The State of North Texas Water Parks
So which water parks in the North Texas area are open? We’re going to give you a list, but keep in mind that this list is subject to change. If new regulations from the government close them down, or if individual parks change their availability, this list can quickly grow out of date. Make sure to actually check with the water park you want to visit before you make a trip. The links we’re adding below should generally go to COVID-related opening pages or status pages, but make sure to check for more up to date news.
Hurricane Harbor – The Six Flags water park in Dallas opened on June 22nd and has remained open since. They’ve put processes in place to keep their facilities clean and enforce both capacity limits via reservations and social distancing while in the park. You’ll need to buy tickets and reservations in advance, and slots are rapidly filling up.
Epic Waters – This indoor water park in Grand Prairie is open seven days a week. As of June 26th, they have a mandatory mask order in place for guests over the age of 10 at all times other than while swimming, showering, changing, or eating. Social distancing is required, hand washing is required, and you’re asked to use hand sanitizer periodically throughout the park. Their capacity is limited, but they do not require reservations.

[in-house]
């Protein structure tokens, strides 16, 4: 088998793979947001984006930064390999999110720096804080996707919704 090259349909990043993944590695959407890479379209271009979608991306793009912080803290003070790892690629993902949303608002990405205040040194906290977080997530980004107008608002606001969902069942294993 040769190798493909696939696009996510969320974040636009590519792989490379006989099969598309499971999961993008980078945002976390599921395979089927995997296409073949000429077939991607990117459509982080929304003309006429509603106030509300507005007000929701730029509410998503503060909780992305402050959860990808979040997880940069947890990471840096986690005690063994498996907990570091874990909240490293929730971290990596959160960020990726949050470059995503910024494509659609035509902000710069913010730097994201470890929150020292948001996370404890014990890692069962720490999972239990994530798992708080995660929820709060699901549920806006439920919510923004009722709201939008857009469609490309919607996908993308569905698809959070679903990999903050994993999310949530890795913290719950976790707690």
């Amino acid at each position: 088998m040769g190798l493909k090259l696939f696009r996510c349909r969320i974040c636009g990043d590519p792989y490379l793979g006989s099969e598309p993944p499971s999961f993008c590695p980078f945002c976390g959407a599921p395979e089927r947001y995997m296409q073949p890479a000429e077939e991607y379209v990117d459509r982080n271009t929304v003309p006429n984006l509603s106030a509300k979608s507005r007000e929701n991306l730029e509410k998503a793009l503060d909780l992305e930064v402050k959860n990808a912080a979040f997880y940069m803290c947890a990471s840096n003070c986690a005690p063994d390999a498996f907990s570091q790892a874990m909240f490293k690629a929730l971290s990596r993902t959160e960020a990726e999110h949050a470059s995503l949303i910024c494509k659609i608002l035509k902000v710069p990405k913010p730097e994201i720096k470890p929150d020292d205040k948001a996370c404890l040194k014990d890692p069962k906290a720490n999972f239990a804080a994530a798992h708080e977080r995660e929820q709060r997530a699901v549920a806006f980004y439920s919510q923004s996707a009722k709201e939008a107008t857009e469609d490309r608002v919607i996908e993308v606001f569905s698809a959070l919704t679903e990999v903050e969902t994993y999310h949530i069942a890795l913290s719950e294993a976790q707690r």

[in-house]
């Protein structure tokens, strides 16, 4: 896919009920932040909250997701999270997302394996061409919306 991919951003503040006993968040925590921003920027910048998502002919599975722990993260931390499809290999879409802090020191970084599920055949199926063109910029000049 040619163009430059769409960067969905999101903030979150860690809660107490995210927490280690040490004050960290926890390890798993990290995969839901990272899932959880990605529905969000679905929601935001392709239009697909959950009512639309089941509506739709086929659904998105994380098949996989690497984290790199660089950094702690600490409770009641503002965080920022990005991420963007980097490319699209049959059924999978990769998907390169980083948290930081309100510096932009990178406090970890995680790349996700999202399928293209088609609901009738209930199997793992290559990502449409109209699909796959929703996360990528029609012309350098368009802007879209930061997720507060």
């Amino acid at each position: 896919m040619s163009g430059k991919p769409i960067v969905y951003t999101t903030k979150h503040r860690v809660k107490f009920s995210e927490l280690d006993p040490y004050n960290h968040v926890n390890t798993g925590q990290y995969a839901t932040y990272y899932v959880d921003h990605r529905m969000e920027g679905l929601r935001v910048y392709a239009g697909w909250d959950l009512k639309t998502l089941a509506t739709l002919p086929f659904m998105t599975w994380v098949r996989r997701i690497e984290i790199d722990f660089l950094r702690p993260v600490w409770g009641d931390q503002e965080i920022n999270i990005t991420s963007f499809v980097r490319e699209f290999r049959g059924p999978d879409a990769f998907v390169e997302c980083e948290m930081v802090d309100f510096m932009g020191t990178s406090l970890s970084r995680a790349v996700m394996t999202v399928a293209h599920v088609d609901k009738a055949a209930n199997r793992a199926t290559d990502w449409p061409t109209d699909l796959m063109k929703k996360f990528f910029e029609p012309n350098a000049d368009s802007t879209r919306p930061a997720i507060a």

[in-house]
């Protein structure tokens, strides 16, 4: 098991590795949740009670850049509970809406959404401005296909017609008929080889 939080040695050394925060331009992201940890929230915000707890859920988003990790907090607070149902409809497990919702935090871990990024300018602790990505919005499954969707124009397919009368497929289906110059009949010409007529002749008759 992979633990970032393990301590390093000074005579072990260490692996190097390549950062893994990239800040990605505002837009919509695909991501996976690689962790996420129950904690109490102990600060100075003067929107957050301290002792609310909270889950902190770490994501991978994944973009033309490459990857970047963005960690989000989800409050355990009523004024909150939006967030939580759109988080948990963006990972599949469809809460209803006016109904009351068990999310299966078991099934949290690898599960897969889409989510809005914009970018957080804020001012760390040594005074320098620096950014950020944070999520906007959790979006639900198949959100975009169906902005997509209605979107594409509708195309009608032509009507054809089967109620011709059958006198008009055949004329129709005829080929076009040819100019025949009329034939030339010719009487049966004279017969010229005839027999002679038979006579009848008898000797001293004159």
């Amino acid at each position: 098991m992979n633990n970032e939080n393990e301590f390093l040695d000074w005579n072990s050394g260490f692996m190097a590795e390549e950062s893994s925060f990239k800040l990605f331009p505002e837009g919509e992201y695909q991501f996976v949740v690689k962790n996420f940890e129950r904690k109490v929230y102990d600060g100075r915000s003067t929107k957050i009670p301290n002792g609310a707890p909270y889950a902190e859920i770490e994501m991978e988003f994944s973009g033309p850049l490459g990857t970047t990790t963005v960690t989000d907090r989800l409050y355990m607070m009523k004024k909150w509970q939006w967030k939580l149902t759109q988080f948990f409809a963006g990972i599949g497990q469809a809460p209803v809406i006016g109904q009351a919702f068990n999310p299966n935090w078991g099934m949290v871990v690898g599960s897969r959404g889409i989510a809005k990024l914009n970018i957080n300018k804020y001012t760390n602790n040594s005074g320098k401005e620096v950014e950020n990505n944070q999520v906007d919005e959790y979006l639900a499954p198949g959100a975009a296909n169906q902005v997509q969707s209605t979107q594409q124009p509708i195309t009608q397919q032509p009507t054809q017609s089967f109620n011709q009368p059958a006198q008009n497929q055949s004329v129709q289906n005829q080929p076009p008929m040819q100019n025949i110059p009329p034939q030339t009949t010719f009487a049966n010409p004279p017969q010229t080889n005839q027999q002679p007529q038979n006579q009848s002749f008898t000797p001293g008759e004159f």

Great Wolf Lodge – Over in Grapevine, the Great Wolf Lodge is open with mandatory masks for guests age 5 and older. Social distancing is mandatory, and they ask that you minimize contact with surfaces when it’s not necessary. They no longer accept cash payments, and some services, like the hot tubs, fitness centers, and ATM are temporarily closed.
Hawaiian Falls – This park franchise has five different locations, and all five of them are currently open. They’re implementing social distancing rules and whatever mask orders are required in their areas, but that’s about it.
That’s more or less it for the parks that are open as of the time of this writing. Most others are closed, though this is always subject to change. Many city facilities, such as NRH2O, are closed to limit the spread of COVID.
How to Safely Attend a Water Park
If you’re insistent on attending a water park this summer to beat the heat, we’re not going to stop you. We can, however, give you some advice.
Thankfully, at the moment, there’s no evidence to suggest that the water in a water park can be contaminated. The coronavirus can survive on surfaces, but in treated water that is already fighting other contamination through chlorination and other chemicals, it’s not going to spread. Your risk is more from other guests and from non-water surfaces you touch. Here’s our advice: